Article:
Mirroring the client’s loving witness. In the first session, I instruct my clients that I will train them in the ability to become a loving observer to their states of consciousness. I point out the distinction between them as observer and the states or material that emerges during therapy. I help them become conscious of identifications, emotional states or roles, (unless allowing the identification seems appropriate i.e. they need catharsis). When the client says, “I’m so angry with my mother,” I say, “There’s a side of you that is angry with your mother; you are the loving observer. Who is it in you that is angry? Can you embrace and accept the angry side?” This helps clients to adopt the attitude of disidentifying with the emotional state and identifying with the loving witness. There is more on this practice in the next chapter.
Externalisation of the content of consciousness: When the client is bound to a particular role with a strong attachment, for example, the victim, it may help to externalise this. This can be done several ways:
Chair work. We place a chair, representing the victim subpersonality, in front of the client. The clients’ chair represents the loving witness. The client then moves chairs and from this position identifies with the victim and then in the next position, identify with the loving witness disidentifying from the victim.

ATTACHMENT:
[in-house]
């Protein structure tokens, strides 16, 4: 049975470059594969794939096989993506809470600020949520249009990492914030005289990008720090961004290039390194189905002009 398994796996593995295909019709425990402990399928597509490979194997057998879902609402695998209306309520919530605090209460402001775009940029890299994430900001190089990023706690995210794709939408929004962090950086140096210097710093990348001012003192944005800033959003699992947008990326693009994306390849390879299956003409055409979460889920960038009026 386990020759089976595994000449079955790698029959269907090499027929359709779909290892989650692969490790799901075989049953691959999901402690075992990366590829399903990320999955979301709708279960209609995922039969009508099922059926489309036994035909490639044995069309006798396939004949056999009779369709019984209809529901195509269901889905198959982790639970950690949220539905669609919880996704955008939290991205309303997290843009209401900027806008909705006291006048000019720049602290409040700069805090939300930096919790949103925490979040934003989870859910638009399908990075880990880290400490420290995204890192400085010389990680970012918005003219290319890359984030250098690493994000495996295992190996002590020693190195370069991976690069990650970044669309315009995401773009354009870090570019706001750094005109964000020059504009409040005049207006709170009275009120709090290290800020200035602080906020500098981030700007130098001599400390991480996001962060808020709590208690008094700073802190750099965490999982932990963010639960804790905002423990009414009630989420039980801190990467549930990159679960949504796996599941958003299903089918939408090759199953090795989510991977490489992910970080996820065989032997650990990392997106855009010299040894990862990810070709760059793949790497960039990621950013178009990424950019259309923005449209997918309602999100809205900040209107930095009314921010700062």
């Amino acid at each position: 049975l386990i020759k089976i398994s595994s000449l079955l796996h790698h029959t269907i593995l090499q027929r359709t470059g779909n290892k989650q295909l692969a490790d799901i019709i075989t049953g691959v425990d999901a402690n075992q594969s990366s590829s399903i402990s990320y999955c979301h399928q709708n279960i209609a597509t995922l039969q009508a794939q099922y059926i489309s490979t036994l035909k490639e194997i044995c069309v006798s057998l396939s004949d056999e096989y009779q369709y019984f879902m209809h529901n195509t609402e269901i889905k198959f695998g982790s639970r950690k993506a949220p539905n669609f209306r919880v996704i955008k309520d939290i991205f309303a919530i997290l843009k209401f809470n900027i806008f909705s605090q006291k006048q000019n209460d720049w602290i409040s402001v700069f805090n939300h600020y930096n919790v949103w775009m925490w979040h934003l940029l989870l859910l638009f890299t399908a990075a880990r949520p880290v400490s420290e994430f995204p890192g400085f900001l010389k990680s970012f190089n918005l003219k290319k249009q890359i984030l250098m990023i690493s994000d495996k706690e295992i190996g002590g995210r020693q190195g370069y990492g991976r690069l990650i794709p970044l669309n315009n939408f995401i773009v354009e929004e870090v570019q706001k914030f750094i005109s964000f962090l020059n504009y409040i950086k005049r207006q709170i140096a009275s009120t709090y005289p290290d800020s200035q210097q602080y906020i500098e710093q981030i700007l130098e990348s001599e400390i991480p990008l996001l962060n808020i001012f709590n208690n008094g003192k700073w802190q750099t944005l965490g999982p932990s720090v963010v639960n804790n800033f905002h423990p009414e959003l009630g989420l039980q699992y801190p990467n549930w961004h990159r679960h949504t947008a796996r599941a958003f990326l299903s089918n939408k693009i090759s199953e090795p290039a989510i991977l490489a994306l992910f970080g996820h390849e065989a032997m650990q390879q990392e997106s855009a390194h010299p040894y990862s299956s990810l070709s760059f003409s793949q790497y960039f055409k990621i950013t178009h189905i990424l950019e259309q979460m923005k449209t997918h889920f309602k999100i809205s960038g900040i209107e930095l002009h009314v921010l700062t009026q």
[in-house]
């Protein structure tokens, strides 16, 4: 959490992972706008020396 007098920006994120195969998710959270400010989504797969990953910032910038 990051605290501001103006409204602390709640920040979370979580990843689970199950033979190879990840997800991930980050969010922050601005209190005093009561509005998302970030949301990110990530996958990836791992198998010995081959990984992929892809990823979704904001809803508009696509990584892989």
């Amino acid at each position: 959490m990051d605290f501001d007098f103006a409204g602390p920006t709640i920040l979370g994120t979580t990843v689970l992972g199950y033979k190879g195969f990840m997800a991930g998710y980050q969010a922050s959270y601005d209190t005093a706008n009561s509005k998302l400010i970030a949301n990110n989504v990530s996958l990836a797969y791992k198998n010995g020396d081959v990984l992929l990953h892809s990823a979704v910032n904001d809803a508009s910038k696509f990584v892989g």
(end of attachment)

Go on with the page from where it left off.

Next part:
Working with the hands. The client puts both hands on her thighs, palms up. Now ask her to place the victim in one hand and a subpersonality that resents being a victim in the other. In the middle is the client as a lovingly witness, moving between the poles. A psychotherapist trained in disidentification can facilitate this process.
Free drawing. Let the client draw her emotional states on a piece of paper. The emotion becomes an object externalized on the paper; the colours and shapes can be analysed and “felt” by the loving witness.
With the above presentation, I hope it becomes clear why Assagioli emphasized disidentification as the central tool in Psychosynthesis. Disidentification leads to self-identification. We cannot practice Psychosynthesis Psychotherapy if we do not master this technique. Disidentification is the first step on the road to the freedom to be an authentic self. The next step is the ability to be present, to contact the power of the will-to-be-a self, and then set a goal for the personal or transpersonal psychosynthesis.
We will examine these steps in the coming chapters, focussing on the self and Awareness Based Psychotherapy, and the will and Will Based psychotherapy.